A Trip – Part 3: Unpacking (and repacking)

Note: Please read parts 1 and 2 before this post.

Note: I’ll be getting a bit more graphic in this post, discussing some of the more, er, bloody details. If you don’t like blood and other by-products of surgery, you might want to skip this post.


The first few days at the apartment were spent mostly in bed. My wife and a friend became my caretakers, responding to my needs, making sure I took my medicines at the correct times, emptying my catheter bag, and getting me out of bed to walk a few times each day. Getting up to walk was no small feat, as I was connected to two tubes – a catheter and a wound vac. Getting up meant me scooting to the edge of the bed, making sure my tubes were in a good position, and then being helped to stand up. Then both the catheter bag and the wound vac had to be carried next to me as I waddled to wherever I was going – most often into the bathroom to wash hands or brush teeth (while someone made use of the opportunity to empty the catheter bag).

Everything felt so tight down there! I felt like I couldn’t even stand fully upright for fear of pulling on sutures and causing them to tear open. More likely, it was the wound dressing – an adhesive sheet of plastic covering the entire surgical area – it was stuck so well to my skin that it probably was one source of my sense of tightness. Another source was that my neovagina had been packed full of gauze, both to absorb any blood or excretions and to hold my vagina in the desired shape for the first week of healing. Finally, I had a lot of swelling in the area – pretty much everything down there was swollen and stretched tight.

It was around day 5 that I encountered my first real pain. I had been eating normally, and my digestive system was working. This meant that I had some mass in my lower digestive tract. I needed to poop! But with my vagina packed so full, it was constricting my rectum, making it difficult for feces to pass. As the days went by, the sensation of needing to poop became worse, until I finally just had to try. I sat on the toilet, but I could only last about a minute before the pain from pressure on the surgical site became too much. My friend contrived a makeshift bedpan with paper towels and trash bags, and I lay in bed, trying to overcome decades of conditioning to not poop in the bed! When the poop finally came, it was extremely painful – I was having to push pretty hard to get the feces to pass around/through the constricted rectum, and that pushing was putting pressure on my sutures. We used Miralax to try to soften my stool, which did help for subsequent movements.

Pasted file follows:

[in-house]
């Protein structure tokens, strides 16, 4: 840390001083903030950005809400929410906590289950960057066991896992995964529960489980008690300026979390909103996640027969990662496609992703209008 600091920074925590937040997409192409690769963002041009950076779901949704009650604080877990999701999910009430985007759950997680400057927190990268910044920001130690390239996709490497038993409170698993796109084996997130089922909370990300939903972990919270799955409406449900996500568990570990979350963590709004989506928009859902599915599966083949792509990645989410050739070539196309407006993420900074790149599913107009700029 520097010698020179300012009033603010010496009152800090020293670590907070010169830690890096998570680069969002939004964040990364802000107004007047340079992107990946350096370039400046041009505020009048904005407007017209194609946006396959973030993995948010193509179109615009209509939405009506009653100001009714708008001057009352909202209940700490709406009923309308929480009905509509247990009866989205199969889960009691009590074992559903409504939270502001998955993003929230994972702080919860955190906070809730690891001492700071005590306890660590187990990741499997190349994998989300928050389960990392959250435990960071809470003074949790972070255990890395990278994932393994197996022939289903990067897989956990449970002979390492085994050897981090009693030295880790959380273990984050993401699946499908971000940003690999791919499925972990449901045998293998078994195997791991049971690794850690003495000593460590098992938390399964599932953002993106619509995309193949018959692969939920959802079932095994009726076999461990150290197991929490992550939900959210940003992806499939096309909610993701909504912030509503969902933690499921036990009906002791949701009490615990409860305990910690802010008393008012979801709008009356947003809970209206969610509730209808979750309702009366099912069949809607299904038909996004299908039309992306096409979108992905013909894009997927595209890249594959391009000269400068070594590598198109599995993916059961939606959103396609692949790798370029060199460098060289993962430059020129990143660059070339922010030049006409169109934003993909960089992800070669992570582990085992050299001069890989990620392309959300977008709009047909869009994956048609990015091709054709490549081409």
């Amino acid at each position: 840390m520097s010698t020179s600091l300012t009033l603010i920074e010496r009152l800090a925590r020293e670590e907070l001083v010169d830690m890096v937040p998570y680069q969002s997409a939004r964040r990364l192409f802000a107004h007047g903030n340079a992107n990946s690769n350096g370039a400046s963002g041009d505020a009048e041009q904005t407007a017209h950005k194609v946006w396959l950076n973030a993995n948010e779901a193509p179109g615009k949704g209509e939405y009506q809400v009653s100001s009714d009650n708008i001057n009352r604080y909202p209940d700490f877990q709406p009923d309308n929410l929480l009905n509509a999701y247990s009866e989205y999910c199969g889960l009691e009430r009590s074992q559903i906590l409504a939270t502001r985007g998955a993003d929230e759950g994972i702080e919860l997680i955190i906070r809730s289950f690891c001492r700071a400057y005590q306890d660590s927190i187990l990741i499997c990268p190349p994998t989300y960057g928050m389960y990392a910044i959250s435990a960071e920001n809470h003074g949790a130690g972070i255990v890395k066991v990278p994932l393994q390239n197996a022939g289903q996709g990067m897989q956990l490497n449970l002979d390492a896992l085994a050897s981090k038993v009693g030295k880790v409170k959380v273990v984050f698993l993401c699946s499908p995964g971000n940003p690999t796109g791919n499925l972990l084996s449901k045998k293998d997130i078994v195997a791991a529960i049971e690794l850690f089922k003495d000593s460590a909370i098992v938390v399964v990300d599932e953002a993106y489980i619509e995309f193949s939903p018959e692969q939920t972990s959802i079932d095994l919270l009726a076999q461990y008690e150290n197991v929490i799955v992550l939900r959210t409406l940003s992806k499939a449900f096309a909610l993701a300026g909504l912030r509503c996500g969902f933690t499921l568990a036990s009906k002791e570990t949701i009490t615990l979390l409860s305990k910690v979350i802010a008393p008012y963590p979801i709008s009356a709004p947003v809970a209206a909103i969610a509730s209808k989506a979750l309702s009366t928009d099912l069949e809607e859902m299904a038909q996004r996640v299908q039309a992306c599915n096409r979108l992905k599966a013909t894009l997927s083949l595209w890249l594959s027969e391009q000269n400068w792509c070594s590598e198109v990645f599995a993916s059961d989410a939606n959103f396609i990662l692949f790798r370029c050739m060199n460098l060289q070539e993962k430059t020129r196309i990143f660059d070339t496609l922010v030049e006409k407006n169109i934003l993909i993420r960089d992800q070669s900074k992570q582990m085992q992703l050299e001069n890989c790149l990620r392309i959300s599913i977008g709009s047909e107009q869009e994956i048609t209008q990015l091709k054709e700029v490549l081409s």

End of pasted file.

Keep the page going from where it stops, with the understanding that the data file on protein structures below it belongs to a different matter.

Seven days after surgery, I returned to the doctor’s office for my first post-op check. The Physician’s Assistant came into the exam room and put me in the stirrups and began to remove the dressings from the surgical site – by slowly pulling this adhesive sheet off my skin! While it wasn’t as painful as the bowel movements, it was still very uncomfortable with moments of shooting pain when some nerve or tender area was pulled on. He then removed my foley catheter, which burned for a few seconds as he did so. And then we arrived at the main event of the visit – he unpacked my vagina.

As I mentioned before, during surgery, my neovagina had been packed full of gauze, both to absorb any liquids which might be secreted, and to hold my vagina fully open as the incisions and sutures began to heal (to keep them from attaching to each other). As the PA began to pull this out – in one single long strand of gauze. The sensation was… different; it felt like pressure being slowly relieved, but at the same time, I could feel the gauze pulling away from the inside of my vagina – I have sensation inside! It felt like he removed gauze for 10 minutes – it just kept coming and coming out. There was a mound of gauze on the tray between my legs when he was finished, and I was much happier and more comfortable!

After I recovered from that, it was time for me to learn how to dilate. Contrary to what many believe, a neovagina is not a permanent wound which never heals, but during the first few months, extra care must be taken to ensure that the incisions heal properly. It is similar to when someone gets their ears pierced, the raw edges of skin must be kept from healing and attaching to each other, otherwise the piercing would heal and close up. In my case, the packing accomplished that purpose for the first week, but from that point on, I need to regularly take action to keep the tissue from adhering to itself; I need to dilate.

As shown above, dilators are hard plastic rods fashioned to fit the shape of my vagina. Three times each day (for now), I insert a dilator and leave it inside of my vagina for at least 30 minutes. As my healing progresses, I step up in size, with the goal of eventually using the largest dilator. In practice, I insert the smallest diameter dilator for 15 minutes, just to get things opened up and lubricated, then I insert each size up for another 15 minutes until I get to the last one for that session, which I leave in for 30 minutes. After about a year, I won’t need to do this multiple times each day, and will slowly reduce my dilations until I’m only dilating once a week.

As you can probably imagine, at this point of my recovery, dilation takes up a major portion of my waking hours. It’s definitely inconvenient, but it’s necessary, and won’t take so much time as I recover and eventually heal completely. While some trans women report that their dilation is painful, mine has not been. I’ve found that I don’t mind it too much, as I still run out of energy fairly quickly, so this gives me some planned downtime throughout the day to rest and recharge.

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